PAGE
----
I have in front of me on my desk a book titled "Harbor" by John Ajvide Lindqvist. It's a book translated from Swedish. I finished it last night, and I've been mulling since then whether I liked the book. I have a conclusion now. The answer is no. Why? Well.(1) If I have to mull over it, that tells me something. (2) I asked myself: "Does this book make me want to buy the author's other books?" The answer is "No." So, no, I reckon I did not like the book, but it has plenty of good things going for it. A review quote on the back equates Lindqvist to Stephen King. I'm not crazy about King, so I might not be the best person to review "Harbor." But here goes. Good things first. Lindqvist has a knack for setting. For creepiness. Some of the scenarios in the book are downright delicious. Also, this book depends heavily on back story (which is good and bad). I estimate about 2/3 is written in back story, and 1/3 in present time. Most of the time, this works. When it does not work, though, the story drags. Plus, in the 1/3 "present time" good space was devoted to minor characters and their actions. I didn't care about them. More dragging. At one point a bit past halfway, I was tempted to call it a day. No more reading. No finishing the book. I forced myself to finish, though, and the book picked up again soon after that. The story summary purports that this book will be about a girl's disappearance. It is not. It is about an island, about a town. The girl is only one little piece, so that may be part of why I disliked the book. I entered the book expecting one thing and came out with something different (something I hadn't wanted to read about). Bottom line: Lindqvist throws in too much. He has an underlying "monster" (monster for lack of a better word - perhaps villain or boogeyman would be better, but the bad guy is not even a guy. Or anything resembling a person). Halfway through, two ghosts pop up, and we're introduced to their characters' back stories. Halfway through! That for me is too late to introduce characters of such import. A lot of other stuff is thrown in, scattered about, and it got to be too much. Also (and I have this issue with King often), the underlying logic just did not work for me. I was like. "Huh? Okay." The ending was very disappointing. I suppose if you like Stephen King, you'll like "Harbor" too.
True horror novels have become difficult to find lately. They are either lacking in plot which they try to cover up with too much gore or sex; or both. Luckily this author has no such need. He can make you squirm in one chapter and charm you with magic in the next. Your emotions are so well manipulated as you are pulled further along into the tale; wondering along wither the father, just how well did he know his own child? How well do any of us know our children without being blinded by our love and rose-tinted perceptions? I highly recommend this title along with any of his others, he's an excellent author. If you've ever seen 'Let The Right One In' that is one of his works but of course the books is waaay better!
This book is fairly well written but it left me cold. I don't think I've ever read a book in which the characters were less sympathic and flat out more unlikeable. The fact that I couldn't become find one character that I cared about coupled with despising the hero and his daughter, made this a painful book to suffer through. Seriously, unless you're a sadist, don't read this book. It's like being forced into a weekend visit with the people you most despise.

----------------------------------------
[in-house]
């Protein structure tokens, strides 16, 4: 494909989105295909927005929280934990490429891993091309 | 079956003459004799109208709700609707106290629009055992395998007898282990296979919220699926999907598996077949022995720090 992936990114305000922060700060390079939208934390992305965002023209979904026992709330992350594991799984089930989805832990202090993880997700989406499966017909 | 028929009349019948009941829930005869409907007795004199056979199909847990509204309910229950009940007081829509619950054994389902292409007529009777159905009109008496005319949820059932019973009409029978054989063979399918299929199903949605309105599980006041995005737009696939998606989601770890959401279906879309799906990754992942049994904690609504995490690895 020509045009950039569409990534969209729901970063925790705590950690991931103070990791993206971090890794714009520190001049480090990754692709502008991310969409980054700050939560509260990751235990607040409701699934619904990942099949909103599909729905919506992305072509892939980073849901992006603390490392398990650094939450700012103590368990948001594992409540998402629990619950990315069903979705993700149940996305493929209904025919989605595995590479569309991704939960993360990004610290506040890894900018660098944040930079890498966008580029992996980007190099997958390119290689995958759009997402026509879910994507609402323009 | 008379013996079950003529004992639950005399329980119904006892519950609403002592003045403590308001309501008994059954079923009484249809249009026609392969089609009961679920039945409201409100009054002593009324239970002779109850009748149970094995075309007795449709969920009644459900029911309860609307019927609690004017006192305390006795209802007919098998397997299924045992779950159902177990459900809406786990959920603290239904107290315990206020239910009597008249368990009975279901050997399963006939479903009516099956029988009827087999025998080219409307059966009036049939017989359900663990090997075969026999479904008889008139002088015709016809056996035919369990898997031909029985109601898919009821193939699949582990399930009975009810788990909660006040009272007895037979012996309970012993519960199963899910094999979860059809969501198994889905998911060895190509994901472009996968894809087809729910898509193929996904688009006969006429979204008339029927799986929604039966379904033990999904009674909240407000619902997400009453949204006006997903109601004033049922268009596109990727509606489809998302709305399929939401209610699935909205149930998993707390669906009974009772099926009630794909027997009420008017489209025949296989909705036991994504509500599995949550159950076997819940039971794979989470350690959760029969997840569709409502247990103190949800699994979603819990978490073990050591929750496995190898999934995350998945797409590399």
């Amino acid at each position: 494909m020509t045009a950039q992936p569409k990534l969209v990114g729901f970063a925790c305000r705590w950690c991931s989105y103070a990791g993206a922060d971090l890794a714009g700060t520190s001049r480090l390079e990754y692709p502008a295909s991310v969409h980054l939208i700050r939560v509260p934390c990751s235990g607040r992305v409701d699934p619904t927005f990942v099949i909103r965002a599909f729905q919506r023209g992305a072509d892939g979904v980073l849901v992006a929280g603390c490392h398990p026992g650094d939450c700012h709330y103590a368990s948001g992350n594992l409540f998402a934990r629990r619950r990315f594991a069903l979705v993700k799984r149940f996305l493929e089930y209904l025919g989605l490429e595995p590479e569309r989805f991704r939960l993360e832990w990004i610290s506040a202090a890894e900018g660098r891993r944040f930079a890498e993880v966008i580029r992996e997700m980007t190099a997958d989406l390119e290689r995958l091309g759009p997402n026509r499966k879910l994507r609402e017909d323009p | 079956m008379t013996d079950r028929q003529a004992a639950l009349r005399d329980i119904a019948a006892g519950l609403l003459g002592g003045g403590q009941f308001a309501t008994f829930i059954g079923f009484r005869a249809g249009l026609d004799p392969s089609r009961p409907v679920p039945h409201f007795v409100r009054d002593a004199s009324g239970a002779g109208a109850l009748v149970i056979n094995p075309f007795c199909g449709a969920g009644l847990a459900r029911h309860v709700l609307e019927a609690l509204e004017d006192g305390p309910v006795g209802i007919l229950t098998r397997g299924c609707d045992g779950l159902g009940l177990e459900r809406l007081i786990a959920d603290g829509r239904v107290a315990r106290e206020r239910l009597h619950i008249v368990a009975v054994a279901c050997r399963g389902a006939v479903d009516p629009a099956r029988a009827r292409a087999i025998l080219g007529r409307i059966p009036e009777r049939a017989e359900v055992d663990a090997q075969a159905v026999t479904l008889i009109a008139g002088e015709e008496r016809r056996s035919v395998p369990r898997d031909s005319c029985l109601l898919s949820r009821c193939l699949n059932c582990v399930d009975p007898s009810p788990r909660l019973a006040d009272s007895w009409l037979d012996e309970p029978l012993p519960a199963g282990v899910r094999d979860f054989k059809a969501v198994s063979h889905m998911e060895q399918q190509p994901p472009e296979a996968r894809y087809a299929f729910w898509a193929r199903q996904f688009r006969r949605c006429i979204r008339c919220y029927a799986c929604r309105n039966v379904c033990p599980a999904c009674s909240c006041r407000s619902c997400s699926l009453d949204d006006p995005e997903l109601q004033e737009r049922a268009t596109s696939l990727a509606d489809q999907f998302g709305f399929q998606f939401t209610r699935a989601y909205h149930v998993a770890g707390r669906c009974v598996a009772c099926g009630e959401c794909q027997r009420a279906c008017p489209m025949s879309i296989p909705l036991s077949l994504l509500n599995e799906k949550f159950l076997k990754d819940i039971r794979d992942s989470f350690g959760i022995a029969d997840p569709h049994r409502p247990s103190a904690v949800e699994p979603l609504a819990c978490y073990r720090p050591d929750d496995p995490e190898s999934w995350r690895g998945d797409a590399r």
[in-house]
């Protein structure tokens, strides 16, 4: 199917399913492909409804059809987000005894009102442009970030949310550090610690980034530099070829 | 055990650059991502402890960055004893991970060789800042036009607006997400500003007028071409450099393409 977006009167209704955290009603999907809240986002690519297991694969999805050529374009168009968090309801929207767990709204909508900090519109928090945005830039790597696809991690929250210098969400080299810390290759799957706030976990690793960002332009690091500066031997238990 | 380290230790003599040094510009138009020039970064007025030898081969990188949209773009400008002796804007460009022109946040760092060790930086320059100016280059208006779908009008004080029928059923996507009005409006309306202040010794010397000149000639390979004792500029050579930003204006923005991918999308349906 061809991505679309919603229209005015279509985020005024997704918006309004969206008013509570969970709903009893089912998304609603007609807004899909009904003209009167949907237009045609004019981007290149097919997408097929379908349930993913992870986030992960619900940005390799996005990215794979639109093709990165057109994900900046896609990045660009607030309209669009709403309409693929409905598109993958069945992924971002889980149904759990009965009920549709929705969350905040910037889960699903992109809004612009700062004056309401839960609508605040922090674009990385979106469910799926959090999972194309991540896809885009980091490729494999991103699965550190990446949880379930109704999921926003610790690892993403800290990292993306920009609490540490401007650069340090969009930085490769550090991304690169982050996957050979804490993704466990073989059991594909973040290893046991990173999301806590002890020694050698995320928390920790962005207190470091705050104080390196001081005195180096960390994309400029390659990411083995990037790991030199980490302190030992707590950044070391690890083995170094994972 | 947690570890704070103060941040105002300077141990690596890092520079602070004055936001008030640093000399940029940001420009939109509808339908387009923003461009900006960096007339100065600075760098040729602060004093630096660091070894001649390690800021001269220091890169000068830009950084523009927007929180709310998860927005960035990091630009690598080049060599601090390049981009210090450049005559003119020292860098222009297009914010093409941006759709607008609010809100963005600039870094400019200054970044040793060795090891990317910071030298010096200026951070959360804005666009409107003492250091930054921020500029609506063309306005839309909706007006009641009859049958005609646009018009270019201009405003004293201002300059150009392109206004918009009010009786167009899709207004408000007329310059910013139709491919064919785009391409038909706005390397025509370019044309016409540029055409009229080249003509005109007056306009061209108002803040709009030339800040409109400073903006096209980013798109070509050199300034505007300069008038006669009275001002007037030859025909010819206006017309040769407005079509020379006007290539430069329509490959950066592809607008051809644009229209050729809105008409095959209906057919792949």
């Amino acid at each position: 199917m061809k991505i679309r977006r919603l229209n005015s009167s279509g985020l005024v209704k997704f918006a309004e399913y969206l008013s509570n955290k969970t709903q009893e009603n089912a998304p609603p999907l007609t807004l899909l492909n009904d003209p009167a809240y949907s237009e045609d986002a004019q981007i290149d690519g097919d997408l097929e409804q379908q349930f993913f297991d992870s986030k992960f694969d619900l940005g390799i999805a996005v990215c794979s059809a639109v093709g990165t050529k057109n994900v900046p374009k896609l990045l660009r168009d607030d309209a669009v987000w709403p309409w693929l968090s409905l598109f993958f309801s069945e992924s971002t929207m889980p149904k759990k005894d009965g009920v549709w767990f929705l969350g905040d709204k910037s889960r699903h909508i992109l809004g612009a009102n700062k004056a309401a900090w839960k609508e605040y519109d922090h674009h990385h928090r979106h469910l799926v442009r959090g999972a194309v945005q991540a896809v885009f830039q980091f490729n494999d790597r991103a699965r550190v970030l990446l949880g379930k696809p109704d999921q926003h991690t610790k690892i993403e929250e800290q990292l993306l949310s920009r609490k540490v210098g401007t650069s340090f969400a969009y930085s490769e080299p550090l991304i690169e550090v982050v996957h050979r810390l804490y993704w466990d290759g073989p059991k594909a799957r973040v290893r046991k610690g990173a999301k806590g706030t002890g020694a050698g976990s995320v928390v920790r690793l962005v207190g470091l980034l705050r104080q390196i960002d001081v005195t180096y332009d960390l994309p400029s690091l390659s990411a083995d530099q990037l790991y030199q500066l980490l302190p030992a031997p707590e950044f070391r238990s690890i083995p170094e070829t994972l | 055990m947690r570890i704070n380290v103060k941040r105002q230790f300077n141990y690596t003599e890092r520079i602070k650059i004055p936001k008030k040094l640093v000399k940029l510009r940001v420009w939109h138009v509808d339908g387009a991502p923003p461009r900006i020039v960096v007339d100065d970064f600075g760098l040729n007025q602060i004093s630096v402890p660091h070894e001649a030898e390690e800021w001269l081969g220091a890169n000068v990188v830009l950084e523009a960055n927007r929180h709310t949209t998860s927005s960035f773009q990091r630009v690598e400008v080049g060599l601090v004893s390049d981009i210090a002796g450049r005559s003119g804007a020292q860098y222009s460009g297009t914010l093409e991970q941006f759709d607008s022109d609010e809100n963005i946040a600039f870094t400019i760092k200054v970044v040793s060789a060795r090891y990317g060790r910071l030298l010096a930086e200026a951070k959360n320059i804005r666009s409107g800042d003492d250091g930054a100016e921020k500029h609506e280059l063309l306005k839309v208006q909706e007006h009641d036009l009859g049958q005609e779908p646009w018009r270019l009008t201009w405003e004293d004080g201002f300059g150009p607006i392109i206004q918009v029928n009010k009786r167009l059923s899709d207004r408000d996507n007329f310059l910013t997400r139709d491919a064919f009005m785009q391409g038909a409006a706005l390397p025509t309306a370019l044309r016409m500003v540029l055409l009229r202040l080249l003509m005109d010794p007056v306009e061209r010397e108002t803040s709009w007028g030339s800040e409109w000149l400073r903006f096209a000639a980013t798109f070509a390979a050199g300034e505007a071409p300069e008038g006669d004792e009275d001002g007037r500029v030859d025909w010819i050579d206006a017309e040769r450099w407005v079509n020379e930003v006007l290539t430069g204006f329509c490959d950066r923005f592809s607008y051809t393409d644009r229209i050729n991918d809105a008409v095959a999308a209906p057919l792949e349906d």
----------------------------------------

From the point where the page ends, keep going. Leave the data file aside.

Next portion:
One of the best ghost stories I have ever read. Wow! I read a ton of books and this one really blew me away! Kept me engaged from start to finish....with an ending that I did not see coming! Highly recommended!
Each character is provided with a backstory, so you're getting several stories within the story. This can work in character development, but in this particular book, the original plot is dragged under and seemingly lost. The twists are slow to develop and after 300+ pages I really needed more to happen. Perhaps, because the intent is horror and suspense, but I became rather bored and disinterested. The pacing, like the island, is isolating and distant. For me, it created a detachment with the plot and I had no problem putting the book down, but soon found it difficult to pick back up. The gap between current bizarre happenings and long back story fractured the experience, making reading choppy and awkward. Frankly, what should be intriguing became boring and uneventful. By the end, the pages themselves were killing me and I had little motivation to read on.
I enjoyed the characters, but was disappointed in the story overall. Can't recommend it.
Fans of Stephen King's novels where scenes from years ago are replayed in order to make sense of present circumstances will enjoy John Lindqvist's latest effort. This tome is filled with memories of events that, at the time seemed a little strange, but when accumulated throughout the years, paint an eerie picture of a Swedish island and its inhabitants. Two years after his six year old daughter mysteriously disappeared, Anders has returned to the island of Domaro. Fighting alcoholism and a broken marriage, he tries to make sense of his life, and maybe discover the truth about his daughter. Meanwhile, strange events occur with haunting regularity around the island. Life on Domaro has never been easy and the current crop of problems aren't new. What force is behind not only Anders' missing daughter, but the abnormal behavior exhibited by an ever increasing number of islanders? What connection does it all have to a legend of the sea dating back hundreds of years? Lindqvist brings us a tragic story of loss, not only of lives, but of the spirit of life. The back stories are lengthy and detailed. The reader may have a difficult read attempting to tie in all the connections. This one is hard to classify with subtle elements of horror, suspense, and mystery all rolled into a tale spanning generations. It is definitely not light-hearted and deserves its own little niche in the world's warehouse of novels. Reviewed by Stephen L. Brayton, author of "Beta" for Suspense Magazine
This book was such a let down. First, horror is not the correct genre. Nothing horrifying in this very, very, VERY drawn out story. I knew I should have put it down when I saw King's endorsement, who has the same problem. I was intrigued by the first few chapters, but actually just shut the book 20 pages from the end. I just don't care, (and that's after reading 470ish pages). So much unnecessary back story for characters that don't need it added to an unbelievable story. I never write reviews but decided I must for this book. Don't waste your time.
This was in interesting book but the story is not told in a linear fashion. Still it kept my interest with just enough mystery to keep me reading.
It held my interest but by the end i wanted more. He can do better.